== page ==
Cliff Kincaid
Trump vs. Schiff, Soros, and socialism
By Cliff Kincaid
November 11, 2019

Rep. Adam Schiff, the chairman of the House Intelligence Committee, was given a prestigious seat on the Congressional Host Committee for the Victims of Communism Memorial Foundation "Triumph of Liberty" dinner last Friday in Washington, D.C. This makes Schiff look like a tough anti-communist as he proceeds with the impeachment of President Trump this week.

But analyst Trevor Loudon has a long entry on Rep. Schiff in his Keywiki database, documenting his connections to left-wing labor unions with a socialist bent, George Soros-funded groups, and the pro-Communist Chinese Committee of 100. He says the latter essentially runs "influence operations" for the communist Chinese regime.

The impeachment drive is taking place at a time when the Trump administration is attempting to confront China over its unfair trading practices and drive for tech dominance.

What's surprising to some observers is that the Victims of Communism Memorial Foundation would accept Schiff as a sponsor of the event. Republicans, who comprised the majority of congressional dinner sponsors, say Schiff's process to remove Trump has been unfair and secretive. Indeed, many conservatives call it a Soviet-style process, with one critic saying Schiff is going "full Stalin" in his zeal to destroy Trump.

The Ukraine connection

In leading the effort to impeach and remove Trump from office, Schiff is focusing on Trump's alleged improper call to Ukraine's president about investigating corruption charges against potential rival Joe Biden's son. Trump also wanted to know if Ukraine had a role in devising the phony "Trump Dossier" used to justify surveillance of the president and his aides.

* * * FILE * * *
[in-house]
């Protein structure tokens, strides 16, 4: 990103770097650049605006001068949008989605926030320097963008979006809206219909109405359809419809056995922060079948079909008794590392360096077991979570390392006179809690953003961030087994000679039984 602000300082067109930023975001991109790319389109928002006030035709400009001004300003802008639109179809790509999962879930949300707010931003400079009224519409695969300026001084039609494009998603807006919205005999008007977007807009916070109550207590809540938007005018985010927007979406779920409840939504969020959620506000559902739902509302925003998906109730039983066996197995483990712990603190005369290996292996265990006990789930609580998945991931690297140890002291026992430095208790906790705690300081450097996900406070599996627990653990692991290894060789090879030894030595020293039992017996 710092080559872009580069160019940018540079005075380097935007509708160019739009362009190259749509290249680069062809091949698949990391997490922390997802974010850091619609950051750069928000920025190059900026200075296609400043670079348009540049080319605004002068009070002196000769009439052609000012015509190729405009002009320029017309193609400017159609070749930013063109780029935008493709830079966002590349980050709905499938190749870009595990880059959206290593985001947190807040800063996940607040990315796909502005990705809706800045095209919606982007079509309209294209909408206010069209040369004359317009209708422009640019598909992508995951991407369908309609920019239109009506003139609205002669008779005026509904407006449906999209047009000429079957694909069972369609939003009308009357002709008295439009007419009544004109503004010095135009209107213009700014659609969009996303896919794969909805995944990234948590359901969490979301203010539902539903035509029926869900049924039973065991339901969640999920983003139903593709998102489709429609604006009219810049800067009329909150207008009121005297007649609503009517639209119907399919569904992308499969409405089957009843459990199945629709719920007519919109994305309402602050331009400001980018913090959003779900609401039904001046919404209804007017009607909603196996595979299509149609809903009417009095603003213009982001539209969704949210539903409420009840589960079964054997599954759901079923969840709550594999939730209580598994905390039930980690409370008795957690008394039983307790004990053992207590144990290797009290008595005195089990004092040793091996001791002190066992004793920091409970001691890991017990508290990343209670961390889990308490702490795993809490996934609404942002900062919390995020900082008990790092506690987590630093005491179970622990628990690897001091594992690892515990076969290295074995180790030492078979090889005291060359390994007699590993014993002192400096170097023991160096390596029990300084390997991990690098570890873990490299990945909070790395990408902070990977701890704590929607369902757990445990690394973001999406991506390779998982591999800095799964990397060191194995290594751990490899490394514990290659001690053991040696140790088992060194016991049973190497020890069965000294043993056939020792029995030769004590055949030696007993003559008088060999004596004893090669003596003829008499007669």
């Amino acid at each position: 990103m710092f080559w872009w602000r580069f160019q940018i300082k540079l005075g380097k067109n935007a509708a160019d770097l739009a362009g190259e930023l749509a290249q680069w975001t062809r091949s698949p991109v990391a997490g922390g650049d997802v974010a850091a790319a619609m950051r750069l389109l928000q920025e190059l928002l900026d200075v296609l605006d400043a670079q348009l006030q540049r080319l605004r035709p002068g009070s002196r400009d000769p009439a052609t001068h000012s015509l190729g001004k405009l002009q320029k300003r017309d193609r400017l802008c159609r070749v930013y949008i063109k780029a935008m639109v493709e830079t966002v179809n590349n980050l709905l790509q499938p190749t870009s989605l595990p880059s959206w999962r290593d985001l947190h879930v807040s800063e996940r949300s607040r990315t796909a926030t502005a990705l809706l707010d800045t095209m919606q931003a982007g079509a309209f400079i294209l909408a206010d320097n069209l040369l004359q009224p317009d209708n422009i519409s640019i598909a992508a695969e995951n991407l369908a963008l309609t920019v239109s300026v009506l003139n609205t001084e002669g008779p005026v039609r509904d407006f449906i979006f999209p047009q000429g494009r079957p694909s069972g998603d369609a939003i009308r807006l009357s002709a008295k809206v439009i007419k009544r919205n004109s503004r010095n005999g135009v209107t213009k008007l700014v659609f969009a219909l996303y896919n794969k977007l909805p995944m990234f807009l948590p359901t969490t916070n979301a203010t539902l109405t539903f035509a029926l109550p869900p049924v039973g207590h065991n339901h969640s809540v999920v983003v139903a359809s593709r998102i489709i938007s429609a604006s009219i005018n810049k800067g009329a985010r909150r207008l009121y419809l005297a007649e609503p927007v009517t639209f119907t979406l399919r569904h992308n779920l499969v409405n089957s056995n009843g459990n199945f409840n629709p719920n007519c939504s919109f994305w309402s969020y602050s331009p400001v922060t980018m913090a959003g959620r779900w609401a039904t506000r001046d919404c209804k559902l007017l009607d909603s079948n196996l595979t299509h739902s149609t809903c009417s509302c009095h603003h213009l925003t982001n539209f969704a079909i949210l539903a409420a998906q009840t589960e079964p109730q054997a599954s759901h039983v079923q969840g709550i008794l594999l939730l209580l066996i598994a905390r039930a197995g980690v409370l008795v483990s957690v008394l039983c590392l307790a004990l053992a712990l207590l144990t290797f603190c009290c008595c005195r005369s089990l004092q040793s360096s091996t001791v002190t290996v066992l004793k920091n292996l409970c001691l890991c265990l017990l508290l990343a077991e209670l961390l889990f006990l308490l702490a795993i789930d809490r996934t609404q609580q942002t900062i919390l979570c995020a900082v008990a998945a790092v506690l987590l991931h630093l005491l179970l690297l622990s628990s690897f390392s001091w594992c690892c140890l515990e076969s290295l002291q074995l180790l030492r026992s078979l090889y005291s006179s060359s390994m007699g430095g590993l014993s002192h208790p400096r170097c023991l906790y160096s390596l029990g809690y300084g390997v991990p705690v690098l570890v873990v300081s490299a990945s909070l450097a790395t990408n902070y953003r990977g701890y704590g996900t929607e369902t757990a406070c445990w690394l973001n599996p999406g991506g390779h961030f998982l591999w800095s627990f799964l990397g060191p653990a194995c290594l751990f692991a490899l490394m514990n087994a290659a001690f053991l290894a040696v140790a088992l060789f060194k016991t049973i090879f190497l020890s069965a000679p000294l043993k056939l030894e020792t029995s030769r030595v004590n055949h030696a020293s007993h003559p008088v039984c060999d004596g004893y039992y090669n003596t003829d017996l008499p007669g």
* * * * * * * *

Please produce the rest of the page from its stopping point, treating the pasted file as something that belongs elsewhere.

The call was revealed by an anti-Trump "whistleblower" from the CIA whose identity is being protected by Schiff, the major media, and the social media companies. Trump released a transcript of the phone call and suggests treasonous behavior on the part of "Shifty Schiff."

As the process has unfolded, Schiff "expressed regret" for lying about having no prior contact with the CIA "whistleblower" behind the impeachment. "We have not spoken directly with the whistleblower," he said on September 17. But a member of his staff had in fact spoken to the CIA analyst.

Before the current impeachment drive, Schiff was also a leading maker of false claims of Russian "collusion" against President Trump. There was "ample evidence of collusion in plain sight," Schiff had said about Trump and Russia. But Special Counsel Robert Mueller's investigation found no such collusion.

A controversial pick

The November 8 "Triumph of Liberty" dinner recognized Joachim Wilhelm Gauck, a German politician and former pastor in East Germany, with the Truman-Reagan Medal of Freedom, named for the Democratic and Republican presidents most associated with anti-communism. However, Gauck was also the recipient of the Open Society Prize from the controversial Central European University, an institution founded by billionaire hedge fund operator George Soros. CEU founder Soros, who supports Marxist and left-wing causes and candidates in the U.S., said that Gauck "has spent his life ensuring that people who suffered under communism were not forgotten and that the crimes of the Stasi [East German secret police] did not go unpunished."